Rare Birds Rely on Nature Reserves Says RSPB

The News Letter (Belfast, Northern Ireland), May 31, 2001 | Go to article overview

Rare Birds Rely on Nature Reserves Says RSPB


MANY of the UK's most threatened and rapidly declining bird species are increasingly reliant on a network of nature reserves, according to an RSPB report out yesterday.

It claims the Royal Society for the Protection of Birds' landholdings are vital for conservation as, collectively, they hold more than one in 20 breeding pairs of 40 bird species particularly at risk in the UK.

More than one-third of all the UK's breeding bitterns, roseate terns and black-tailed godwits nest on RSPB land, specially managed to benefit them.

Gareth Thomas, the RSPB head of conservation management, said: "Most species on our reserves are either stable or are significantly increasing their populations.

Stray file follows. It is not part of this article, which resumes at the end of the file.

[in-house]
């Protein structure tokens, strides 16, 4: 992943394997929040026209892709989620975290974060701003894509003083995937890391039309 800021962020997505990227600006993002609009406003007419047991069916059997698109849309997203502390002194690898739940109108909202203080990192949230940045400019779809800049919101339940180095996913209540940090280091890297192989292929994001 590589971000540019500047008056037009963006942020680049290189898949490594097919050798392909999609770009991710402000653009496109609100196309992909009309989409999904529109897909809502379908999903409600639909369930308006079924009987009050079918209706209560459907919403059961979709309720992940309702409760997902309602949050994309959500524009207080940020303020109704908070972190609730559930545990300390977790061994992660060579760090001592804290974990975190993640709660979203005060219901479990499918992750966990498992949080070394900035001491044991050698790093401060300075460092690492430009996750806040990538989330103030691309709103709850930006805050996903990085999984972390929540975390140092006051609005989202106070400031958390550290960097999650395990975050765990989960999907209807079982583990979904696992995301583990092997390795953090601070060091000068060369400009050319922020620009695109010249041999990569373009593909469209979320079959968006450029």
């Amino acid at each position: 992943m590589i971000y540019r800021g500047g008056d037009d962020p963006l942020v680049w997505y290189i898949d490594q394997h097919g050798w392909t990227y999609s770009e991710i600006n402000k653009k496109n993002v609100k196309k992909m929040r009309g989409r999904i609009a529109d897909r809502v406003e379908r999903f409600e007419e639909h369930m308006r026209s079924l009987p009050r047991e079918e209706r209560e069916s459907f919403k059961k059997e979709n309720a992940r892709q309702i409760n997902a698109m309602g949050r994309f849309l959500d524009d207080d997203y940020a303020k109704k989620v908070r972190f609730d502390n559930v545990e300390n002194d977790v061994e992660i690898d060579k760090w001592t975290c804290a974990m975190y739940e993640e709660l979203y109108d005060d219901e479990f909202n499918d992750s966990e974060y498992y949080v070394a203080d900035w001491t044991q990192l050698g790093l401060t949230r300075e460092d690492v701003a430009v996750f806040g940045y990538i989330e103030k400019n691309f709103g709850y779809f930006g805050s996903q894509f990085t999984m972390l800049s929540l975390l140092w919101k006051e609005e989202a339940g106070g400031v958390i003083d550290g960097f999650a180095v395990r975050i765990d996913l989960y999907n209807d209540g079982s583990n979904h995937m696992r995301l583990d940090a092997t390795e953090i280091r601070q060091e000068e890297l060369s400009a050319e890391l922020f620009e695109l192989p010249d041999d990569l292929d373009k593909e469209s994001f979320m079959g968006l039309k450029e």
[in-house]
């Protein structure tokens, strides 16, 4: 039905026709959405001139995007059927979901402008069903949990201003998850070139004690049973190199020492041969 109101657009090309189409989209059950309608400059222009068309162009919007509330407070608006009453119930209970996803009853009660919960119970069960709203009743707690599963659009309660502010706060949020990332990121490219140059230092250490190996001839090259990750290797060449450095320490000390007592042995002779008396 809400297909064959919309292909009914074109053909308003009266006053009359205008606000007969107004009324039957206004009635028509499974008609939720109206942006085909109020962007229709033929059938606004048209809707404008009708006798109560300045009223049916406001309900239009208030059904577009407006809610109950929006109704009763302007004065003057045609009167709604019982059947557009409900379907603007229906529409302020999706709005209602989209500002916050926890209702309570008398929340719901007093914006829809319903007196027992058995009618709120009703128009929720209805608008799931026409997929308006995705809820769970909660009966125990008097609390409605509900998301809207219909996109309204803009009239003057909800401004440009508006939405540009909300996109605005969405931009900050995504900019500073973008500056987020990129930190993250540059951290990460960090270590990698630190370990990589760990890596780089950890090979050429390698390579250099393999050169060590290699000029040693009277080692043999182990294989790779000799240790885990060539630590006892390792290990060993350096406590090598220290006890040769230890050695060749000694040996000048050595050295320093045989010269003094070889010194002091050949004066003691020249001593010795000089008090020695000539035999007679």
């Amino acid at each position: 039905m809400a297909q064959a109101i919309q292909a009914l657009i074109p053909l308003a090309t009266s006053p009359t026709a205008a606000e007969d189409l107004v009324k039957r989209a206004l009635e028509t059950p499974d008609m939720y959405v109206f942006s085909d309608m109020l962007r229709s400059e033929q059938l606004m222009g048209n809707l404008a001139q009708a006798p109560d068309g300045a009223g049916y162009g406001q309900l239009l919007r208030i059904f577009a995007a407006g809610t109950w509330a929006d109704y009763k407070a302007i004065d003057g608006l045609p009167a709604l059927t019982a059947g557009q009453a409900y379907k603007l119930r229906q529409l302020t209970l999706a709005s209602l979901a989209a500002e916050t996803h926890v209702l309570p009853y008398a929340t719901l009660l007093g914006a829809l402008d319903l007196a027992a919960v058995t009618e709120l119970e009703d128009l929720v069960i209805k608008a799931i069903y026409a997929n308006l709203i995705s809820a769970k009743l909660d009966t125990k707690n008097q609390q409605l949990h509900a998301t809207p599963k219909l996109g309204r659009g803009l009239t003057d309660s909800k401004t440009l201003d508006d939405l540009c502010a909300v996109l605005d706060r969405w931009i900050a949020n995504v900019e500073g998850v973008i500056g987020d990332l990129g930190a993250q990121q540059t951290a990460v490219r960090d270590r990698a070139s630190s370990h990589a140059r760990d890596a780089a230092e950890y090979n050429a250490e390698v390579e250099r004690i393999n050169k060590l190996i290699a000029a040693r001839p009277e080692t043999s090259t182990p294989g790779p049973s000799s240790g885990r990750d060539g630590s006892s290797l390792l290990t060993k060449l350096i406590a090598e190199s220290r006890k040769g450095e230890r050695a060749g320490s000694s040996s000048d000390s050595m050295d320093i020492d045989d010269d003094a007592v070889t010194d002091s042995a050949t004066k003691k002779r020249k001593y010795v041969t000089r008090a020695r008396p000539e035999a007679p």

"For example, more lapwings and redshanks are nesting on our land every year, which is in stark contrast to the dramatic national decline of these two species.

"Without the protection of RSPB nature reserves, many species of bird and other wildlife would be even more endangered than they are today.

"Our nature reserve network contains some of the UK's most threatened and precious habitats.

"Caledonian pine forests, saltmarshes and seasonally-flooded grasslands. All of these scarce habitats support species which are of conservation concern in the UK.

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Rare Birds Rely on Nature Reserves Says RSPB
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